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Text and Texture: Narrative in Contemporary Southwest Native American Art

October 12 - December 16, 2006


This exhibition explores complex relationships between materials and narrative elements in contemporary art by Hopi, Navajo and Zuni artists. Judith Hamera, co-curator with Alfred Bendixen, noted "Works displayed here cross multiple boundaries that apply to more conventional genres of art-making. In so doing, they call into question distinctions between 'art' and 'craft,' 'folk art,' 'outsider art,' and 'tourist productions.' Further, these work represent intricate negotiations between native traditions and innovation, between disruptions of cultural norms and cultural continuity." The exhibition features 30 Hopi kachinas by various artists, Navajo baskets, memory aids and sandpaintings, as well as dozens of Zuni fetishes. This exhibition is organized as part of the Texas A&M University Southwest Writers & Artists Festival, and is supported by The Academy for the Visual and Performing Arts, Paul Tipton, Twin Rocks Trading Post, and private collectors who wish to remain anonymous.


Following is training material developed for docents of the show prepared by Dr. Judith Hamera, Professor and Head, Department of Performance Studies:

This brief overview is intended to provide a "one stop" resource you can use to address frequently asked questions. Articles attached offer in-depth discussions of Hopi, Navajo, and Zuni works, and were selected because they specifically link the social and spiritual aspects of tribal live to the works produced.
Show Objectives
To explore intersections of materials and subject matter in contemporary Hopi, Navajo, and Zuni art;
To use contemporary Hopi, Navajo, and Zuni art to gain insights into current tribal concerns, humor, and sociocultural life; and
To examine limits of existing art vocabularies, specifically notions of "folk art" versus "craft" or "fine art."
Geographic Focus
The show examines work by Hopi, Navajo, and Zuni artists living in the southwestern United States. The majority of the artists are living on their tribal reservations. See the attached map for details.
Aesthetic Focus
Works selected for this show include katsina/kachina carvings, paintings, sandpaintings, memory aids, folk art, sandstone carvings, pottery, rugs, and fetish carvings. All share an interesting blend of materials and narrative elements. We are asking: How do native artists present narrative elements (from rituals, from legend and sacred stories, from daily life) in different ways using different materials. The intersections of materials and subject matter in these works illuminate multiple dimensions of contemporary Native American life.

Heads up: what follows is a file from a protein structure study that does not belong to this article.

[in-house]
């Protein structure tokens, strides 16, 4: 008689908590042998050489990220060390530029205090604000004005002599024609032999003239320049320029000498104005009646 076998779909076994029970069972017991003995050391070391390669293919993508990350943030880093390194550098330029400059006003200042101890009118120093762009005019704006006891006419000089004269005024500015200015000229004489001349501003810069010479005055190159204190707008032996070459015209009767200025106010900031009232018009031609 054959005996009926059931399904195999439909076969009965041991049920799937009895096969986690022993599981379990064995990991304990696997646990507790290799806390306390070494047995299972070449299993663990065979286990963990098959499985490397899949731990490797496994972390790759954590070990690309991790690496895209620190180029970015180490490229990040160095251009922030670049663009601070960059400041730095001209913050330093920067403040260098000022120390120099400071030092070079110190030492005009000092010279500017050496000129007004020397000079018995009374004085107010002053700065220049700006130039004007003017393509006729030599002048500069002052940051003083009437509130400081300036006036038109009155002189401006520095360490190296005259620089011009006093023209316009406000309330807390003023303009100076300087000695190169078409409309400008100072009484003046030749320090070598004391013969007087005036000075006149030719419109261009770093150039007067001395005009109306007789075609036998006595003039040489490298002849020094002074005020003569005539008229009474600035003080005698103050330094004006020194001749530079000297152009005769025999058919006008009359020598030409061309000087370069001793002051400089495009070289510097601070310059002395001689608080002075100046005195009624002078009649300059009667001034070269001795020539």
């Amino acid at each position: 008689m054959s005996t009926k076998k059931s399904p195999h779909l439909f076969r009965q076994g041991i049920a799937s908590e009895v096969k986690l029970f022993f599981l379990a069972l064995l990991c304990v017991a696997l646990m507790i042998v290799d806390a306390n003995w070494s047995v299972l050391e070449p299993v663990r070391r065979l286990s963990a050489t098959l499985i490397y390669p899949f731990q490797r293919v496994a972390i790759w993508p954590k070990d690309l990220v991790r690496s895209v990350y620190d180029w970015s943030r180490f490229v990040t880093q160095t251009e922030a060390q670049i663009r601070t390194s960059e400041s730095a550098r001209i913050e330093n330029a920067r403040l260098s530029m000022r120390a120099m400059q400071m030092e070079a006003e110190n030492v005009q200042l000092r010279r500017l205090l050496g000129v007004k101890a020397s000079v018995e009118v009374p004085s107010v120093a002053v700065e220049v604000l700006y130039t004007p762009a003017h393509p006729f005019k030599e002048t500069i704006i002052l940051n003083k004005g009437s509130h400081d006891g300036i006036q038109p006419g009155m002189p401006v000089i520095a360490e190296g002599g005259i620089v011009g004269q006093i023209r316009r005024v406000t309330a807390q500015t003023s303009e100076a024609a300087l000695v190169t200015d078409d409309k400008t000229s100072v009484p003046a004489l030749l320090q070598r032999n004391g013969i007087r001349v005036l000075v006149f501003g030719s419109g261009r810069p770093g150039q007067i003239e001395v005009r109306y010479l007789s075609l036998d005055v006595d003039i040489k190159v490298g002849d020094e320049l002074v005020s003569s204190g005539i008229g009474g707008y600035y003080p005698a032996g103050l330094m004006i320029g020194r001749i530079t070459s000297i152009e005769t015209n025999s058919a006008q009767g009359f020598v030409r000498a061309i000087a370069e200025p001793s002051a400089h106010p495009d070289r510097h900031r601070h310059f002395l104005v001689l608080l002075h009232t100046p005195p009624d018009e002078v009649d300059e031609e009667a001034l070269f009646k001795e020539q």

Why "text"?
"Text," "textile," and "texture" share the Latin root "texere: to weave." Stories are woven, as are rugs. Both share the sense of multiple threads/influences coming together to make something greater that the sums of their parts.
How does this work relate to other kinds of "fine art"?
The Hopi, Navajo, and Zuni works presented here expose the arbitrary distinctions between "art" and "craft," between "fine art" and "folk art." Some of the artists and media represented here have been shown in international fine art museums at the same time they appear in trading posts on reservations. This complex relationship to conventional genres of art making is rooted in the history of Native American relationships to the tourist industry and to Indian traders who have traditionally bridged the gap between artists and collectors of this work.
While self-expression is certainly important in this work, as in all art making, many Native American artists do not have the luxury of producing for this reason alone. From the outset, tribal artists have produced art as a way of making a living. Some artists, like the late Charlie Willeto, the best known Navajo folk artist, made pieces to trade for groceries.
The Fred Harvey Company was instrumental in packaging southwestern Native American art for sale to tourists traveling by rail to the Grand Canyon and other sites in the southwest in the late 19th century. Individual traders like C.G. Wallace recognized the commercial potential in "Indian crafts;" Wallace, for example, encouraged Zunis to adapt stone fetish carving, a sacred practice, to commercial purposes. The tourist industry, and individual traders, influence the production and dissemination of this work to the present day.